There is a club for Europeans on the beach which was started on the 8th February 1864. Connected with the club is a station library maintained by subscriptions.

The hospital and dispensary at Calicut was opened in October 1845, under the auspices of Government. It was transferred to the Municipality when it was instituted at Calicut. It is now kept up at Municipal expense supplemented by a grant from the District Board. The dispensary has an endowment of Rs. 13,000 collected by private subscriptions and invested in Government securities yielding Rs. 520 per annum as interest.

The lunatic asylum at Calicut was established on 20th May 1872 at a cost of Rs. 39,250. It is about 2½ miles east of Calicut on the road to Chevayur. It is built on a hill called Kutiravattam. On the 31st March 1885, there were 149 lunatics in the asylum.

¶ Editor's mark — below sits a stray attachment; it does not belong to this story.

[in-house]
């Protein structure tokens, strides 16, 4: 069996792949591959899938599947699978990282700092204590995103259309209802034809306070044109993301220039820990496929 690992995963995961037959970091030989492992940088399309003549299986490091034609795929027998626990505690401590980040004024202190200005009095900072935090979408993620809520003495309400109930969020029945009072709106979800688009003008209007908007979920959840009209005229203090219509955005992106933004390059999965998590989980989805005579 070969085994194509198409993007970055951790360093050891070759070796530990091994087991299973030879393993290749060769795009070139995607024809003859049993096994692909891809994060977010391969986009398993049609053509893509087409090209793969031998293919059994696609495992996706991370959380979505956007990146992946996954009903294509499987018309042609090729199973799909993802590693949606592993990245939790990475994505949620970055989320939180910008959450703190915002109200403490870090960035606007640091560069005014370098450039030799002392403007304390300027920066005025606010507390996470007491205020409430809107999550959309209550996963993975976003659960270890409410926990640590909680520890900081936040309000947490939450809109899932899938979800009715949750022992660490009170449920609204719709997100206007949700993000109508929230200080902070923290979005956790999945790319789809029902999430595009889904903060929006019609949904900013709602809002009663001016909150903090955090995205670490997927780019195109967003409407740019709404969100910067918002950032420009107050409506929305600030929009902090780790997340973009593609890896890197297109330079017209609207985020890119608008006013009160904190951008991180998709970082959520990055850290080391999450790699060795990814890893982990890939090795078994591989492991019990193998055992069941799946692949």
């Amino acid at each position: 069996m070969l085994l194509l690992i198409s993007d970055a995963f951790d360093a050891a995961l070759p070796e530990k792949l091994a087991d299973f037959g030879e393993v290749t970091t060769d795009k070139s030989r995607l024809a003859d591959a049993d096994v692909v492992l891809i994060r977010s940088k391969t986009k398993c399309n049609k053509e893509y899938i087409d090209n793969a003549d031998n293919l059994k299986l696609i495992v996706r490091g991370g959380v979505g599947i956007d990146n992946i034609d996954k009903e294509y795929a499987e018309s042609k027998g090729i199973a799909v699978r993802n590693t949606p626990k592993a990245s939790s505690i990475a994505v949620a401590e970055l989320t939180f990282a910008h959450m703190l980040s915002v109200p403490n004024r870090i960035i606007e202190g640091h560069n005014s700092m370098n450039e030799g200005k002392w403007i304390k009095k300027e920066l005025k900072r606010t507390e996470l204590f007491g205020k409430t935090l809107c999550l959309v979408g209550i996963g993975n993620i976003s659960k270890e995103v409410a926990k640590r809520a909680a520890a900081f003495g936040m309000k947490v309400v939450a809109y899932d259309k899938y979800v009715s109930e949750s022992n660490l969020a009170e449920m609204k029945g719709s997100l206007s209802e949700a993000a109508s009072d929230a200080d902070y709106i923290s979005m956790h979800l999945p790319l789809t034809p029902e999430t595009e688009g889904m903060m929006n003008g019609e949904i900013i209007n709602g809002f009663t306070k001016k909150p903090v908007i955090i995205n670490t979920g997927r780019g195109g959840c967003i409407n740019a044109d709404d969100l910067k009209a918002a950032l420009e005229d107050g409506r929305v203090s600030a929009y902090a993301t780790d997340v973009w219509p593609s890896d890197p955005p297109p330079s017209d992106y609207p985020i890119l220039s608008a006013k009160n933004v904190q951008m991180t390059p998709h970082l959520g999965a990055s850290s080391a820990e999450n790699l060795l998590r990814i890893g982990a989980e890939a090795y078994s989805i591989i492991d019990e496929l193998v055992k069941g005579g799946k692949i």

The Municipality maintains a public bungalow and a mussaferkhana in the town. These are in the neighbourhood of the Mananchira tank, which is a reservoir of excellent drinking water. It has laterite steps on four sides. It is 420 feet east to west, and 488 feet north to south.

A few yards to the south-east of this tank is another called Mutalakulam. It was originally octagonal in shape, but has by time become dilapidated resulting in the change of its original form. It was included in the premises of the Zamorin's old palace which lay contiguous to it. The compound on which the Zamorin's old residence stood, called the Kottaparamba, immediately adjoins the tank on the south. The installation of the Zamorin takes place to this day in this Kottaparamba, divided by the Beypore road into the eastern and western portion. The spot where the ceremony takes place is marked by an upright granite pillar in the eastern portion.